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California Wildfires

FILE - In this Oct. 9, 2017 file photo, Jim Stites watches part of his neighborhood burn in Fountain Grove, Calif. California's insurance commissioner said Tuesday that losses from a series of destructive wildfires now exceed $3.3 billion.

California has had more than 20 major wildfires since Oct. 8. They burned 245,000 acres, damaged 8,900 structures (nearly all were destroyed) and resulted in 42 deaths.

Most of the fire damage occurred in Napa, Sonoma and Monterey Counties, prime California wine country. The following is an overview of what wine lovers should know.

Personal devastation

Winery employees from vineyard workers to managers have lost homes, vehicles and belongings. The economic impacts are devastating, and the emotional impacts may be even worse.

Imagine losing everything connecting you to your parents, siblings and children. Childhood and family photographs…gone. Wedding photographs... gone. Lifelines of memorabilia…gone.


In addition to the personal devastation, wine lovers need to know about direct impacts of the fires on wineries of this world-class region. Fortunately the news is better than expected.

California’s Wine Institute reported earlier this week that 11 of the 1,200 wineries in Napa, Sonoma, and Mendocino Counties have been destroyed or heavily damaged.

This number is surprisingly small, in part because vineyards can act as fire breaks. Grapevines are pruned and irrigated, which decreases their flammability. And spacing between rows in vineyards reduces the chances of fires spreading.


Before the fires, the 2017 vintage had been expected to produce fine wines, and this optimistic forecast is unchanged. About 90 percent of the grapes already had been harvested before the fires in both Napa and Sonoma Counties and 85 percent in Mendocino County. Smoke from the fires did not affect harvested grapes.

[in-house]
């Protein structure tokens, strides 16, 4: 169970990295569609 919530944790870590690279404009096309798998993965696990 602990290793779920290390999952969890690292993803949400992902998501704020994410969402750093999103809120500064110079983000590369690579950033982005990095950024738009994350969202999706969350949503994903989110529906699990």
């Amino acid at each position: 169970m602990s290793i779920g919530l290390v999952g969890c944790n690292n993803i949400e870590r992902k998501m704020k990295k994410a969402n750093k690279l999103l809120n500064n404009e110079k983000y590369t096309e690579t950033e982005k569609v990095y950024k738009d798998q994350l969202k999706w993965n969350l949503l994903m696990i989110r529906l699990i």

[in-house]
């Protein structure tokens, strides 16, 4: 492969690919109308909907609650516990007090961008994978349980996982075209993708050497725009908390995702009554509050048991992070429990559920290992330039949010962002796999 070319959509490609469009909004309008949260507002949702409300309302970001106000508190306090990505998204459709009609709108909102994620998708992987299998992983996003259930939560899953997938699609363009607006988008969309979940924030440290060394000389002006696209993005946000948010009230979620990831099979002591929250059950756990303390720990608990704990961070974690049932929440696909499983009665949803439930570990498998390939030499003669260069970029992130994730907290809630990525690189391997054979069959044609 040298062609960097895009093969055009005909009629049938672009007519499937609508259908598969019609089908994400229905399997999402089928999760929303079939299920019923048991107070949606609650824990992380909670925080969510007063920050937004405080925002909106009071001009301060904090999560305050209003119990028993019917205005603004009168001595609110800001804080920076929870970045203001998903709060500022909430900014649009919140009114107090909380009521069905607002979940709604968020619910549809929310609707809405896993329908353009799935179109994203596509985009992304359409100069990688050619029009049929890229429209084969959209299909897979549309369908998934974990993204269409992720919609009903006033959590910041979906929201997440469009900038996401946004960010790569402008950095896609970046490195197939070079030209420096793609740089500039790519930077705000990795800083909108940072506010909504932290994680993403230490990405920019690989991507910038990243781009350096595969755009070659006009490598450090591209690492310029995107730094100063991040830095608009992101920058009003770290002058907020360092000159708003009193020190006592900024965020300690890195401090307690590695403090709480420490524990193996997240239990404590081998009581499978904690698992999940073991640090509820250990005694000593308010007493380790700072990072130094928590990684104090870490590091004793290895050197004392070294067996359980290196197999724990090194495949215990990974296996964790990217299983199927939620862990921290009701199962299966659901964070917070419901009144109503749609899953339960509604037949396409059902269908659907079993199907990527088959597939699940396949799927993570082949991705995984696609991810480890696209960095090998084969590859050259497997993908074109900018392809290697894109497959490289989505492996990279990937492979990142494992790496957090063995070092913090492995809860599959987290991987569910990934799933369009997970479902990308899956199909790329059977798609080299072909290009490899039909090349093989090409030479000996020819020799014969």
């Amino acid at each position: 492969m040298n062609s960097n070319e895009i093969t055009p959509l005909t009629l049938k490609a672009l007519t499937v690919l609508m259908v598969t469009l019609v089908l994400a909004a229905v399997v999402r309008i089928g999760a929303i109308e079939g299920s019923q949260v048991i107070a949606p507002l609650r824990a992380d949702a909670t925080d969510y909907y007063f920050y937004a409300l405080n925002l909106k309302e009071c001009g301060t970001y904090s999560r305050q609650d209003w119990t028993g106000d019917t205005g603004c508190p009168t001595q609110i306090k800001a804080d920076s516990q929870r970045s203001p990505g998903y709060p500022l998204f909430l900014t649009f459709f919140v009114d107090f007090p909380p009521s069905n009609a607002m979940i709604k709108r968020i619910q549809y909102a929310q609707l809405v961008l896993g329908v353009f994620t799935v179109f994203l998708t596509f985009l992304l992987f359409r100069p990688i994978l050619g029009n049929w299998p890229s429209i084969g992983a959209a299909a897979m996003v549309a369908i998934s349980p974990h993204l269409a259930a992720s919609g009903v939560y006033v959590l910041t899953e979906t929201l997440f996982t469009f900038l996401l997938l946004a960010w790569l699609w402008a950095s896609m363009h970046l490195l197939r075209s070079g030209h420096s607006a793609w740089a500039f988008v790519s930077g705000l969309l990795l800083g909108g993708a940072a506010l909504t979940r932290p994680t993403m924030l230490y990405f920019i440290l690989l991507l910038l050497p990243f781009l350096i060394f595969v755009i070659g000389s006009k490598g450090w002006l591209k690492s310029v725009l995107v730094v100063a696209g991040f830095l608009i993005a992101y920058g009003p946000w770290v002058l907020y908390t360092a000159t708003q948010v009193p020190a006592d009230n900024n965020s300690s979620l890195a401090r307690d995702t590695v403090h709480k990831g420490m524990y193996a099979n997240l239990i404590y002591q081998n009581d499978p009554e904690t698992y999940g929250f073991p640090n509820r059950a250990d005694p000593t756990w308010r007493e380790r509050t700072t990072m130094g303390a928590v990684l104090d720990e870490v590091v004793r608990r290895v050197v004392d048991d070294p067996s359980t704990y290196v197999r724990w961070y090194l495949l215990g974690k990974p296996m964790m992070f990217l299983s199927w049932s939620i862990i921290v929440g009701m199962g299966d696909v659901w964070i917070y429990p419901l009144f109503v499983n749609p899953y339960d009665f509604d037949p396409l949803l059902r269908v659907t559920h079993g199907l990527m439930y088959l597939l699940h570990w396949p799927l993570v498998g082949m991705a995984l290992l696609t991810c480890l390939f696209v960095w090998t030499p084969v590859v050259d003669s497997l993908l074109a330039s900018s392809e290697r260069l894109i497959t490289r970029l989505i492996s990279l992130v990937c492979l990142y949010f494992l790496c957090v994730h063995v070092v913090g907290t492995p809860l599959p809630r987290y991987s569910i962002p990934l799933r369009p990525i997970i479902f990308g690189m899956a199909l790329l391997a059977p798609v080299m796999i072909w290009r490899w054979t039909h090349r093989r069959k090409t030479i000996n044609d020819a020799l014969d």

Grapes still on vines during the fires have been affected by smoke and in some cases destroyed by heat.

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A major concern is wine tourism, which greatly impacts the area’s economy. It is unknown how quickly tourism will rebound now that the fires are nearly 100% controlled, but there is grave concern that it may be slow to return to pre-fire levels.

Yet nearly all wineries are undamaged and have reopened their tasting rooms for tourism. And of course all wines being served are from pre-fire vintages.

Also, undamaged restaurants and lodgings are open, and they and their employees urgently need tourism to bounce back.


This is the time for wine lovers to remember how Napa, Sonoma, and Monterey wines have enriched our lives and to say thank you by giving back to the residents of these counties. Here are suggestions for aiding with the personal and economic devastations resulting from the fires:

John Vankat’s Pine Wine appears every month and his Wine Pick of the Week is published every Wednesday. John can be reached at


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